Author(s): Kogan MD, Blumberg SJ, Schieve LA, Boyle CA, Perrin JM,
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Abstract OBJECTIVES: The reported increasing prevalence of autism spectrum disorder (ASD) and attendant health and family impact make monitoring of ASD prevalence a public health priority. METHODS: The prevalence of parent-reported diagnosis of ASD among US children aged 3 to 17 years was estimated from the 2007 National Survey of Children's Health (sample size: 78037). A child was considered to have ASD if a parent/guardian reported that a doctor or other health care provider had ever said that the child had ASD and that the child currently had the condition. The point-prevalence for ASD was calculated for those children meeting both criteria. We examined sociodemographic factors associated with current ASD and with a past (but not current) ASD diagnosis. The health care experiences for children in both ASD groups were explored. RESULTS: The weighted current ASD point-prevalence was 110 per 10,000. We estimate that 673,000 US children have ASD. Odds of having ASD were 4 times as large for boys than girls. Non-Hispanic (NH) black and multiracial children had lower odds of ASD than NH white children. Nearly 40\% of those ever diagnosed with ASD did not currently have the condition; NH black children were more likely than NH white children to not have current ASD. Children in both ASD groups were less likely than children without ASD to receive care within a medical home. CONCLUSIONS: The observed point-prevalence is higher than previous US estimates. More inclusive survey questions, increased population awareness, and improved screening and identification by providers may partly explain this finding.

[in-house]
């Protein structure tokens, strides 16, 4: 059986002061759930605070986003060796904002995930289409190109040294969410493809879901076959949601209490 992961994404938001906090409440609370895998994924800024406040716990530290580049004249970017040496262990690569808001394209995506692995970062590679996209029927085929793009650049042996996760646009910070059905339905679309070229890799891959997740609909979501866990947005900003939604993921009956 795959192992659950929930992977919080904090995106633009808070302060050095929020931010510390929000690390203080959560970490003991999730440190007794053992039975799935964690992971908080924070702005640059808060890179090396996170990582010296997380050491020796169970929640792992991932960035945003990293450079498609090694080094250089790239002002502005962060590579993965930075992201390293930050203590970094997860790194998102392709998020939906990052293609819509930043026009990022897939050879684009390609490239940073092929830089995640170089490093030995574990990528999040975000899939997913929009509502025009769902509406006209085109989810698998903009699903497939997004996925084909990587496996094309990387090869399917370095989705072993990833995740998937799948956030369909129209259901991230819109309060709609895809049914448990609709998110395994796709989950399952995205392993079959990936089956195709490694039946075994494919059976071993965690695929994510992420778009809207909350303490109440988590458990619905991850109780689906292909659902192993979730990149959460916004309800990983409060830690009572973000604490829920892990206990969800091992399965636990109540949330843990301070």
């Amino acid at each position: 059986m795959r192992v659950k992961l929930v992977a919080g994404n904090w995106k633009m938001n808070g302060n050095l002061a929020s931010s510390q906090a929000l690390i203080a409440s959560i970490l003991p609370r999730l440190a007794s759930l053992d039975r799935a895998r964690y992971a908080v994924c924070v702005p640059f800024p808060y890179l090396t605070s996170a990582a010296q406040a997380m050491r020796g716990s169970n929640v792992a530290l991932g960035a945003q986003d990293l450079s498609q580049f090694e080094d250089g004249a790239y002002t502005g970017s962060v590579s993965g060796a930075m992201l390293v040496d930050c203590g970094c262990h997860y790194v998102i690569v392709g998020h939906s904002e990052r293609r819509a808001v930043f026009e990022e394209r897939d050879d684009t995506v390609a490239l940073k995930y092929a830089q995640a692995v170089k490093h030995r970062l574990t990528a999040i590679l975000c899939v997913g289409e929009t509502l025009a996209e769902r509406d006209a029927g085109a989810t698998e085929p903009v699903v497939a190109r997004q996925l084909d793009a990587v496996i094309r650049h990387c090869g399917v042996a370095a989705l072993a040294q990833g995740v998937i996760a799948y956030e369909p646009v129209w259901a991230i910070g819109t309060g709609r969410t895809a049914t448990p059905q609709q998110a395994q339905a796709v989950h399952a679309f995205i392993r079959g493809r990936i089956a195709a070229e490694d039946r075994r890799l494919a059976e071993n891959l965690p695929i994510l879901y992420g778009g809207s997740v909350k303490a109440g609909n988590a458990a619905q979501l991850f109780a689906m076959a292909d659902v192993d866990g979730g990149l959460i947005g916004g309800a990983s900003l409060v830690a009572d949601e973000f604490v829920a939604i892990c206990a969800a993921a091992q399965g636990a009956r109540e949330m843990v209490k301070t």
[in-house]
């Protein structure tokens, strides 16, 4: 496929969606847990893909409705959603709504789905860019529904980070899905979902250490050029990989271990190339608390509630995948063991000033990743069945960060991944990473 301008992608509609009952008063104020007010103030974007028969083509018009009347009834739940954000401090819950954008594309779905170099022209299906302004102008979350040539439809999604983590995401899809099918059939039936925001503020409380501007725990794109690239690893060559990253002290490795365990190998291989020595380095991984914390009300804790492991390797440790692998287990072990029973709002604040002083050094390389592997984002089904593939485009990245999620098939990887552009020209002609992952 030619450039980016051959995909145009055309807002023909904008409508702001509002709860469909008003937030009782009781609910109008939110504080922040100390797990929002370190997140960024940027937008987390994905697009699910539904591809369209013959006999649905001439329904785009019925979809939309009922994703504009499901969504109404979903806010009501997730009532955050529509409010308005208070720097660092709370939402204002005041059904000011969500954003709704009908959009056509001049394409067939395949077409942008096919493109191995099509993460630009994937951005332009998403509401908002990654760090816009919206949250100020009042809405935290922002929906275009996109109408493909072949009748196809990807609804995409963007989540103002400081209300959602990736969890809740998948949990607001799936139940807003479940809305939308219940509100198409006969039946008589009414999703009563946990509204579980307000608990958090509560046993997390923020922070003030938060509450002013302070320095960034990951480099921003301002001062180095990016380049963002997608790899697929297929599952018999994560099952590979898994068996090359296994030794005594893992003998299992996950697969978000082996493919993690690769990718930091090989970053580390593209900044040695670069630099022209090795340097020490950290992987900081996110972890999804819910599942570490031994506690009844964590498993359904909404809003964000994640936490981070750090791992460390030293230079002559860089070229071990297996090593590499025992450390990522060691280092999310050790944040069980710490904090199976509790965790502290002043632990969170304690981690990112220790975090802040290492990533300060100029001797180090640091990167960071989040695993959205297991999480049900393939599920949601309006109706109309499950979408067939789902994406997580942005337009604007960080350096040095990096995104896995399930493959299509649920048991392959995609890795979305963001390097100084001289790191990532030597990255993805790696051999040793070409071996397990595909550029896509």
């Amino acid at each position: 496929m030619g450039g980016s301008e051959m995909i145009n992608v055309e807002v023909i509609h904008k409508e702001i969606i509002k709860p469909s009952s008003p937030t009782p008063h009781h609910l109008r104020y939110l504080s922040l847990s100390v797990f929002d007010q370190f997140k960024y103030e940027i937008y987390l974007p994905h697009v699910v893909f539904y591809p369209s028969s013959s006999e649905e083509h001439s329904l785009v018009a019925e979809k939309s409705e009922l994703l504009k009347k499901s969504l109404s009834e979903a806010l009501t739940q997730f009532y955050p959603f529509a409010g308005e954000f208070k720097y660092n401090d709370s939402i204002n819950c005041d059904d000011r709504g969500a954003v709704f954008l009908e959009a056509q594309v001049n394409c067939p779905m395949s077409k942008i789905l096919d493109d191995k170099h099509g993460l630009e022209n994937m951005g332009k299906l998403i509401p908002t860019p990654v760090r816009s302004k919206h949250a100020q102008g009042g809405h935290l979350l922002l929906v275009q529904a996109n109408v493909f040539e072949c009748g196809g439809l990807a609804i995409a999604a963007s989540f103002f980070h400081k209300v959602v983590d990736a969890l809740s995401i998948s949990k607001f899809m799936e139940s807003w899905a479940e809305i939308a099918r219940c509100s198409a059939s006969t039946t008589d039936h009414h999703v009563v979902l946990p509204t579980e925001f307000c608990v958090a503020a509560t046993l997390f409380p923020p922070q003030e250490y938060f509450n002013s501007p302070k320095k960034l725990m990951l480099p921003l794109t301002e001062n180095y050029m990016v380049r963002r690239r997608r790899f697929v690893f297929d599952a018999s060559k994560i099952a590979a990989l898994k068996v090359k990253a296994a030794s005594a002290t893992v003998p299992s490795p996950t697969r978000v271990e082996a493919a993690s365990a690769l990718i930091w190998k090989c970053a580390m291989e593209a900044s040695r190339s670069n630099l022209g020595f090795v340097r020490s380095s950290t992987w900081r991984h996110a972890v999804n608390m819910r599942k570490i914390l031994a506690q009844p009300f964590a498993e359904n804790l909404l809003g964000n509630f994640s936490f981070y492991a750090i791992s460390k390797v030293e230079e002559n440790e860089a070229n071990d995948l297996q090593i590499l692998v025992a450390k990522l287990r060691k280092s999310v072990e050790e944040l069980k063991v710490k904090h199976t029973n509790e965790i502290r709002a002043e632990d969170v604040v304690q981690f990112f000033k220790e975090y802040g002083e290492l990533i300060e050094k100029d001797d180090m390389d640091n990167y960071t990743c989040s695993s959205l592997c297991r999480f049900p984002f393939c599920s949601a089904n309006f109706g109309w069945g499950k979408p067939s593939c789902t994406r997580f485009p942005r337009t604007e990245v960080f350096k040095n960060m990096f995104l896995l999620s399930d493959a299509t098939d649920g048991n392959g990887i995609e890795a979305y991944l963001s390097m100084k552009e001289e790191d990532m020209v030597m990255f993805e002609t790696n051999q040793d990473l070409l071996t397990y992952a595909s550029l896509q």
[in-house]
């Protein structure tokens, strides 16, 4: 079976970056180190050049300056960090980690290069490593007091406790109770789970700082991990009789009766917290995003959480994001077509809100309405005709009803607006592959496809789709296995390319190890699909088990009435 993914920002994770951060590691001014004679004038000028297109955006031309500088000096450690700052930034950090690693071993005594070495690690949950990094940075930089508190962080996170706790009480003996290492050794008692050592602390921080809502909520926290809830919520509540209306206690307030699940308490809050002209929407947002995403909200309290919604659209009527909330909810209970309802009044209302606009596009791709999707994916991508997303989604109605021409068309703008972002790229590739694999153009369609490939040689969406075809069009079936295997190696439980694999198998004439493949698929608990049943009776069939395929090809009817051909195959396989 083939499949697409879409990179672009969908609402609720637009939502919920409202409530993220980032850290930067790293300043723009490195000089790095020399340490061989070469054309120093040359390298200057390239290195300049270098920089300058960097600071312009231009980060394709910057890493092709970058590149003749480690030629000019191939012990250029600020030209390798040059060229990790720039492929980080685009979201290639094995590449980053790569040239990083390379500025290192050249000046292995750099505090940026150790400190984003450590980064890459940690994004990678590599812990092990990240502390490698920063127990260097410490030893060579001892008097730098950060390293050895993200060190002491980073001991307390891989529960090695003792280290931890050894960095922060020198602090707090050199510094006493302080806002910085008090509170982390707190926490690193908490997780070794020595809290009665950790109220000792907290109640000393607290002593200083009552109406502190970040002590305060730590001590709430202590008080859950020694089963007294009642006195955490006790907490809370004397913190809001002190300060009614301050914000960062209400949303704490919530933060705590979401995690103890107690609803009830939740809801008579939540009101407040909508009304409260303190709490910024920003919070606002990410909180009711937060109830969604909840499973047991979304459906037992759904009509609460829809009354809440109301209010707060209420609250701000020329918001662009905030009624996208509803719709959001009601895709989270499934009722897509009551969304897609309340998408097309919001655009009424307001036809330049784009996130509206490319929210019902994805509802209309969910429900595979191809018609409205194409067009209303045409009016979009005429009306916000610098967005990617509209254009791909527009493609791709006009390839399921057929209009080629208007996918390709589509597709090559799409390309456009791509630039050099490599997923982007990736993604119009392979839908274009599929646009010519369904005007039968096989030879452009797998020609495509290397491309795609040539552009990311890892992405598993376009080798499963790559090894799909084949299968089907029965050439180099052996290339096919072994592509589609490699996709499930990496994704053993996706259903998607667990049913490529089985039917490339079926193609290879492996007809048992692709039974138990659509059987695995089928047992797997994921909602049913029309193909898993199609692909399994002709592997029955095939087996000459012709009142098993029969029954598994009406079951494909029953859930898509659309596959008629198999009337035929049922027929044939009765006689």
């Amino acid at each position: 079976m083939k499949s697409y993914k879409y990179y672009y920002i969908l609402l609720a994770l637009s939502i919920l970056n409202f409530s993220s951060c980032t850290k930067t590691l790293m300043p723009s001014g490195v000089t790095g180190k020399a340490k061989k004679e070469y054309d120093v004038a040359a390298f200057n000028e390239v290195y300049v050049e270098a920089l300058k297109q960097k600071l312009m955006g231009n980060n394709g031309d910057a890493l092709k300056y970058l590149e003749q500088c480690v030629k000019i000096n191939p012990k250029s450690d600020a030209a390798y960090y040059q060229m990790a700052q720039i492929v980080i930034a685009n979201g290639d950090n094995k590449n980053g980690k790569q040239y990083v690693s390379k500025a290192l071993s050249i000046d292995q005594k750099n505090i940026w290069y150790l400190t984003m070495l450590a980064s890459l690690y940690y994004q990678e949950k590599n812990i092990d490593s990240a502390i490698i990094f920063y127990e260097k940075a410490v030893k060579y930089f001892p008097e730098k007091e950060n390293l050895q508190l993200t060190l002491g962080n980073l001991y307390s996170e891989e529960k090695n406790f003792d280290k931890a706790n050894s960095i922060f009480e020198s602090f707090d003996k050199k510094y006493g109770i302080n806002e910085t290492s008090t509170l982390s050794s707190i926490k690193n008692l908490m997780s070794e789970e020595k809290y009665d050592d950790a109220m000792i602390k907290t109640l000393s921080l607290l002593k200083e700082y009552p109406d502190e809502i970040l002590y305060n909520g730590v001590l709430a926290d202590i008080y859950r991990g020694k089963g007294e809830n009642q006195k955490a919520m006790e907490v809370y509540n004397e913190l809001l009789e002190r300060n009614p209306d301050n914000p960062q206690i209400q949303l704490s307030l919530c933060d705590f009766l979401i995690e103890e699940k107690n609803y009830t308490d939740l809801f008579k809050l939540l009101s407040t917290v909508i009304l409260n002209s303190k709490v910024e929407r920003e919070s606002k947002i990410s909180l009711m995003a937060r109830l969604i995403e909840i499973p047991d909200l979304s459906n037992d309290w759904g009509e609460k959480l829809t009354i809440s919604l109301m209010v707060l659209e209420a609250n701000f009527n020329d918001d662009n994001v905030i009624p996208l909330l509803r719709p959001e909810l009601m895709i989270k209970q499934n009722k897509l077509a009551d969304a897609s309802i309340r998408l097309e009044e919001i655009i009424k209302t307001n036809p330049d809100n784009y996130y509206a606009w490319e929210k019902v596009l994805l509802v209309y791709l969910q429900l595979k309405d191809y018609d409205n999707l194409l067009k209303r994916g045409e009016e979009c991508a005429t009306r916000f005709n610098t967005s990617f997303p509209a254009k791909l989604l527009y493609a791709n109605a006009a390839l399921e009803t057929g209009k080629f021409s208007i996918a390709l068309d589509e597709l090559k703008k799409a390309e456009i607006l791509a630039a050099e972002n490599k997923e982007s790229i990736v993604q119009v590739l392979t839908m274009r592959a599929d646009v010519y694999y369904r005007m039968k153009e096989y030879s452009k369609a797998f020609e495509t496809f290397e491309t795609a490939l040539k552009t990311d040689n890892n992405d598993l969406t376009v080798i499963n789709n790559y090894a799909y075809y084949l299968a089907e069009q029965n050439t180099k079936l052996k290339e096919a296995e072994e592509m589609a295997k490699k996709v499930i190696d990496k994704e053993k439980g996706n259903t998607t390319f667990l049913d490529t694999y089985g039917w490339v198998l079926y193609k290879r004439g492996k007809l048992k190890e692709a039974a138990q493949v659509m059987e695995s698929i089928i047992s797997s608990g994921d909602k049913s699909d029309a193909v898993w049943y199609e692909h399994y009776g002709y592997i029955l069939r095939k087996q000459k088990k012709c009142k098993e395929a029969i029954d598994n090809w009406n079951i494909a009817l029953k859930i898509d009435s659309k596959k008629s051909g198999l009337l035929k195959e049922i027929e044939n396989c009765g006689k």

This article was published in Pediatrics
and referenced in Journal of Pharmacogenomics & Pharmacoproteomics